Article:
[Bernier says: “The women [of Kachemire] especially are very handsome; and it is from this country that nearly every individual, when first admitted to the court of the Great Mogul, selects wives or concubines, that his children may be whiter than the Indians, and pass for genuine Moguls. Unquestionably, there must be beautiful women among the higher classes, if we may judge by those of the lower orders seen in the streets and in the shops.” (Travels in the Mogul Empire, edited by Archibald Constable, 1891, p. 404.)]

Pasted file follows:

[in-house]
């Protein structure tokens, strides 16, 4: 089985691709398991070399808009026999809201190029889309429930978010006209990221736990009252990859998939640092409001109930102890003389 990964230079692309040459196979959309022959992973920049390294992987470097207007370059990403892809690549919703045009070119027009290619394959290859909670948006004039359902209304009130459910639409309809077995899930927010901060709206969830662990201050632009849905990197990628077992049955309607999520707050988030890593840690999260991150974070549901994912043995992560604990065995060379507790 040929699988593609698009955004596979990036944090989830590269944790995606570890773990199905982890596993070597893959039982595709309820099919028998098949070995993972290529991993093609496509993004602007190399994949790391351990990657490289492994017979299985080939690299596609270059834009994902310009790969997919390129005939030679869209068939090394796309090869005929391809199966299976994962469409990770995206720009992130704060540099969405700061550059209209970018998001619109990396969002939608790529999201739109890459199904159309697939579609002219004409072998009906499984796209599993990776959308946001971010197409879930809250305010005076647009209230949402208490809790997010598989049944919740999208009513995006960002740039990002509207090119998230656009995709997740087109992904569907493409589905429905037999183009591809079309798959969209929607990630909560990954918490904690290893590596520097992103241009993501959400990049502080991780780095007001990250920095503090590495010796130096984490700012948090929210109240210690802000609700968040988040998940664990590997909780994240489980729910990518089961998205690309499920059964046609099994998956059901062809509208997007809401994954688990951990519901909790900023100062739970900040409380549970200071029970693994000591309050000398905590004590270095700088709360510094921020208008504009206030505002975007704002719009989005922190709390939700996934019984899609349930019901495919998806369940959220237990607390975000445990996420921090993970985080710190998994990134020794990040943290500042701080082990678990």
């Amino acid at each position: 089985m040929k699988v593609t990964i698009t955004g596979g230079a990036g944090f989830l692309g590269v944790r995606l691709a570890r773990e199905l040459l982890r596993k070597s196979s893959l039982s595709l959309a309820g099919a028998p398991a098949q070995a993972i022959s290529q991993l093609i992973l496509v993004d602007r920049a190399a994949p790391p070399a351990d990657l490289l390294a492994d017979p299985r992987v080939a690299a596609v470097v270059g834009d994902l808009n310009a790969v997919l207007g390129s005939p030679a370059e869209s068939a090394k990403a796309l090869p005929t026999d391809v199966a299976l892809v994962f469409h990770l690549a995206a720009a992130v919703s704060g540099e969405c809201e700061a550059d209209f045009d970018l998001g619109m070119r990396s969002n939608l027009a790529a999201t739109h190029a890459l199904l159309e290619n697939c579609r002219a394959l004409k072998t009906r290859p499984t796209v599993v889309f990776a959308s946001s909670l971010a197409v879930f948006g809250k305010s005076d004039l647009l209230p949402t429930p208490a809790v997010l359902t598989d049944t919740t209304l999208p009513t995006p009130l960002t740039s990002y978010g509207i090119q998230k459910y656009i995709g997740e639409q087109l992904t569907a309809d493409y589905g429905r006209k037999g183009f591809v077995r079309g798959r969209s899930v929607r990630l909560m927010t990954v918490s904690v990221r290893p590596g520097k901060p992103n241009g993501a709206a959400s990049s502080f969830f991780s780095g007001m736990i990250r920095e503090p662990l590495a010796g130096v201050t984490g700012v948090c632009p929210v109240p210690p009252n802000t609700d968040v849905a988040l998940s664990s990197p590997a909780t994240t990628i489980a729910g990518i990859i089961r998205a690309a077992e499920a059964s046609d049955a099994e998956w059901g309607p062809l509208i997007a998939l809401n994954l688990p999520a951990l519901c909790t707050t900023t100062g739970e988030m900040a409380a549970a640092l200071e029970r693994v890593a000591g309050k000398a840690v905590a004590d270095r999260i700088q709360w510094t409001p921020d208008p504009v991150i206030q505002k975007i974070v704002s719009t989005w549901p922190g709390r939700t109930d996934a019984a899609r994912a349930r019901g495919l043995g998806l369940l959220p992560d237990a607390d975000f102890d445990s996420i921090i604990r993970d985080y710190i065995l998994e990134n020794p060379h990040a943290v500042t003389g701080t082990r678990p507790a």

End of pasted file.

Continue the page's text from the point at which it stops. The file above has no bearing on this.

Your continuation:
NOTE 5. — In the time of Hiuen Tsang, who spent two years studying in Káshmir in the first half of the 7th century, though there were many Brahmans in the country, Buddhism was in a flourishing state; there were 100 convents with about 5000 monks. In the end of the 11th century a King (Harshadeva, 1090–1102) is mentioned exceptionally as a protector of Buddhism. The supposition has been intimated above that Marco’s picture refers to a traditional state of things, but I must notice that a like picture is presented in the Chinese account of Hulaku’s war. One of the thirty kingdoms subdued by the Mongols was “The kingdom of Fo (Buddha) called Kishimi. It lies to the N.W. of India. There are to be seen the men who are counted the successors of Shakia; their ancient and venerable air recalls the countenance of Bodi-dharma as one sees it in pictures. They abstain from wine, and content themselves with a gill of rice for their daily food, and are occupied only in reciting the prayers and litanies of Fo.” (Rém. N. Mél. Asiat. I. 179.) Abu’l Fazl says that on his third visit with Akbar to Káshmir he discovered some old men of the religion of Buddha, but none of them were literati. The Rishis, of whom he speaks with high commendation as abstaining from meat and from female society, as charitable and unfettered by traditions, were perhaps a modified remnant of the Buddhist Eremites. Colonel Newall, in a paper on the Rishis of Káshmir, traces them to a number of Shiáh Sayads, who fled to Káshmir in the time of Timur. But evidently the genus was of much earlier date, long preceding the introduction of Islam. (Vie et V. de H. T. p. 390; Lassen, III. 709; Ayeen Akb. II. 147, III. 151; J. A. S. B. XXXIX. pt. i. 265.)